Hike sentence

Briton’s death sentence will ‘invigorate’ Russia’s fellow fighters, friend says

The friend of a British soldier captured by Russian forces while fighting for Ukraine says his death sentence will “invigorate” those still resisting Russian advances.

Aiden Aslin, 28, was found guilty of taking steps towards a violent power grab in a court in the self-declared Donetsk People’s Republic. Another Briton, Shaun Pinner, 48, and Moroccan national Saaudun Brahim, were also convicted alongside Mr Aslin after the three were accused of being “mercenaries” fighting with Ukrainian troops. Russian state media RIA Novosti reported that the three men faced a firing squad.

Brennan Phillips, a former US soldier who met Mr Aslin in Syria and worked alongside him in Ukraine, said the judgment was a “provocation”. Speaking to BBC Newsnight, Mr Phillips said: ‘I think it will invigorate people more than anything. Whatever effect they thought they had in this provocation, I don’t think it’s going to be well received. And they did it as a provocation.

Mr Phillips, from Tennessee, added that “many people expected ‘Russia to choose’ the most provocative stance it can take” – namely the death penalty.

“I don’t believe Sean or Aiden will face the death penalty or anything like that,” he said. “I believe their captivity under the Russians will be extended a bit, but I wholeheartedly believe and am very confident that they will be released safely to their families.”

The British government insisted that the sentences had no legitimacy and that the two men should be treated as prisoners of war. Russian news agency Interfax said the men could appeal their convictions.

Howard Morrison QC, the UK’s independent adviser on war crimes in Ukraine, told the broadcaster the sentence was likely used for “negotiation purposes”. He said: ‘I would hesitate to call it a legal process, frankly.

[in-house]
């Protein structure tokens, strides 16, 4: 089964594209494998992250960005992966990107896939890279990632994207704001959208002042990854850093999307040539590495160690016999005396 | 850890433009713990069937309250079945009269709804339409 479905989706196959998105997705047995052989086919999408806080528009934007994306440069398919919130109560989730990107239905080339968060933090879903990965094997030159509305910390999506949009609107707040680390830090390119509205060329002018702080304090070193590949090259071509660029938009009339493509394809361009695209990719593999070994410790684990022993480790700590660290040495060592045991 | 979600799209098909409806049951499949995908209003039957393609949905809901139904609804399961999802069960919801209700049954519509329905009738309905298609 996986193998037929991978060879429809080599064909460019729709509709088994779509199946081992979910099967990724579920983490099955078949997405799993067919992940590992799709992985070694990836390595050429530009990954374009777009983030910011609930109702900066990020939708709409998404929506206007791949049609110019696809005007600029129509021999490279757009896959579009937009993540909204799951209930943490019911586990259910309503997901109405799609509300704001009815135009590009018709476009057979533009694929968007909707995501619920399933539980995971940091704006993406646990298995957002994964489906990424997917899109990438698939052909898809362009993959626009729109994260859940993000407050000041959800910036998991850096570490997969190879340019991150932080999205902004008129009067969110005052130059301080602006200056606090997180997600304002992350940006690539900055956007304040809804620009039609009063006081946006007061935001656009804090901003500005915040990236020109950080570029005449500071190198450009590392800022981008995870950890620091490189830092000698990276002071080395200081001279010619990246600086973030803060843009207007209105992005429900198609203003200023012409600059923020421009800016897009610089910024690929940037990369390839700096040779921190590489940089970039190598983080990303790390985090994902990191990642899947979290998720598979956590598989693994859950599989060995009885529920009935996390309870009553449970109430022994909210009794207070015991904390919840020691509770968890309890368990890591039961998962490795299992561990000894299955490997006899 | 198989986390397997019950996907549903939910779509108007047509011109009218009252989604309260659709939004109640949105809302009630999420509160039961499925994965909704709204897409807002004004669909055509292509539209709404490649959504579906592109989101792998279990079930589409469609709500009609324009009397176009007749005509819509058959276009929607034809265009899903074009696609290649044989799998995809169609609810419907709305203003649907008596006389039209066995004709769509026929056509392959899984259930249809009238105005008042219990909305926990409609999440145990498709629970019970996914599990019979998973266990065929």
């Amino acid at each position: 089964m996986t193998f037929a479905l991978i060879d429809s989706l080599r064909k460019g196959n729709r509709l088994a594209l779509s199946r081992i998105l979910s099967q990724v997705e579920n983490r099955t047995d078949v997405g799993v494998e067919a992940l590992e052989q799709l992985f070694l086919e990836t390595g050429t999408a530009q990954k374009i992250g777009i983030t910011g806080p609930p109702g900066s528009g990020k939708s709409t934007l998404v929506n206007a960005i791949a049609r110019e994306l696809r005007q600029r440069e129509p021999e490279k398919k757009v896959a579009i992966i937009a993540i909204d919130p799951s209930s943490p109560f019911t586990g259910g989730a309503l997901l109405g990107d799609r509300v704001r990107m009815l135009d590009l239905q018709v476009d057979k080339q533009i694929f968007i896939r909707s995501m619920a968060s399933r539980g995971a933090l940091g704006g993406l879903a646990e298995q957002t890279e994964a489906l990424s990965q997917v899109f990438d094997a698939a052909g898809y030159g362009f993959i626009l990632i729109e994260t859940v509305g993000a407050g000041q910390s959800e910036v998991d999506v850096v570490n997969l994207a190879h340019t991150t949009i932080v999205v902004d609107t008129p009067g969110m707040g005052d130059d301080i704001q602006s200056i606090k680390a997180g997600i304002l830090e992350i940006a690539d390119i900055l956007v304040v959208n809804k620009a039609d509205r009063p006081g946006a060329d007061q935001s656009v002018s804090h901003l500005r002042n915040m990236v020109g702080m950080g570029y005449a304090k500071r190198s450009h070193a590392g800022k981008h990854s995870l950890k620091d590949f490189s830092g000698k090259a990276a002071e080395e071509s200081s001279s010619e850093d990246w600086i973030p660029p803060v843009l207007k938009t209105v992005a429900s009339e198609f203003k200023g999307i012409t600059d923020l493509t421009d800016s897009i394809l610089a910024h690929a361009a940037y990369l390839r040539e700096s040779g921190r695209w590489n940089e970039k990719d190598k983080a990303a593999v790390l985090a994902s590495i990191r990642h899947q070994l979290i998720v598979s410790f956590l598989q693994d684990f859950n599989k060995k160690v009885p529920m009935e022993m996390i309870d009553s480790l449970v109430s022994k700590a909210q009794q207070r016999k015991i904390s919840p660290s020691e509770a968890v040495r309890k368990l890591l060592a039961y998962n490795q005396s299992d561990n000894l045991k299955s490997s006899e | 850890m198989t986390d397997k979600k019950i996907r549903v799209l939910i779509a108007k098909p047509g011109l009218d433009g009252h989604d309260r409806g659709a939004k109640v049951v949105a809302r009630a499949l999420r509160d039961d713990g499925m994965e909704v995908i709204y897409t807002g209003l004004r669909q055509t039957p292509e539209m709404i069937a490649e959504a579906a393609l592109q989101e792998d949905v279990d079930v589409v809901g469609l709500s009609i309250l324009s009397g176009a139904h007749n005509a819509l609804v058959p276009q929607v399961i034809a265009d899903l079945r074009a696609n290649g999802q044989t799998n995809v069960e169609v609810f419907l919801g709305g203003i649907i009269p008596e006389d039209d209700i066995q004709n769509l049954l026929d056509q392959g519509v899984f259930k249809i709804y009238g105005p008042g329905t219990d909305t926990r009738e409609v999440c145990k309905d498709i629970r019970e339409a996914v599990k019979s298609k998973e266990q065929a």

“Judges must be fully independent and must act within due process and the requirements of international law and national law and the International Covenant on Civil and Political Rights, as well as the Geneva Conventions. few signs of any of what is happening.

When asked if the sentence was a bargaining ploy, Mr Morrison replied: ‘Well, it may well be. I mean, the problem is, we’re not sure. It is very unlikely to be simple. There will almost certainly be some subtext somewhere and it’s likely to be for negotiation purposes.

“In a way, I hope so, because these men are under the death penalty, and the last thing you want is for that to be implemented. But if it’s for negotiation, it’s hard to see exactly what the subtext is – because the British government doesn’t hold any prisoners, it’s the Ukrainians who hold the prisoners.

Mr Morrison said the government’s complaint that the men are prisoners of war who should be treated in accordance with the Geneva Conventions is “fair”. “There shouldn’t have been a show trial and there certainly shouldn’t have been a death penalty,” he said.

Mr Aslin, from Newark-on-Trent in Nottinghamshire, and Mr Pinner were both members of regular Ukrainian military units fighting in Mariupol, the southern port city that has been the scene of some of the most violent conflicts since the invasion of Ukraine by Vladimir Putin.

Mr Phillips said Mr Aslin had an established life in Ukraine after arriving in 2017 and did not go there to fight as a “thrill seeker”. He said: “He has a Ukrainian fiancée. They have or had a house outside of Mariupol and he was part of the 36th Marine Brigade. So, yes, he had a well-established life in Ukraine, Ukrainian citizenship.

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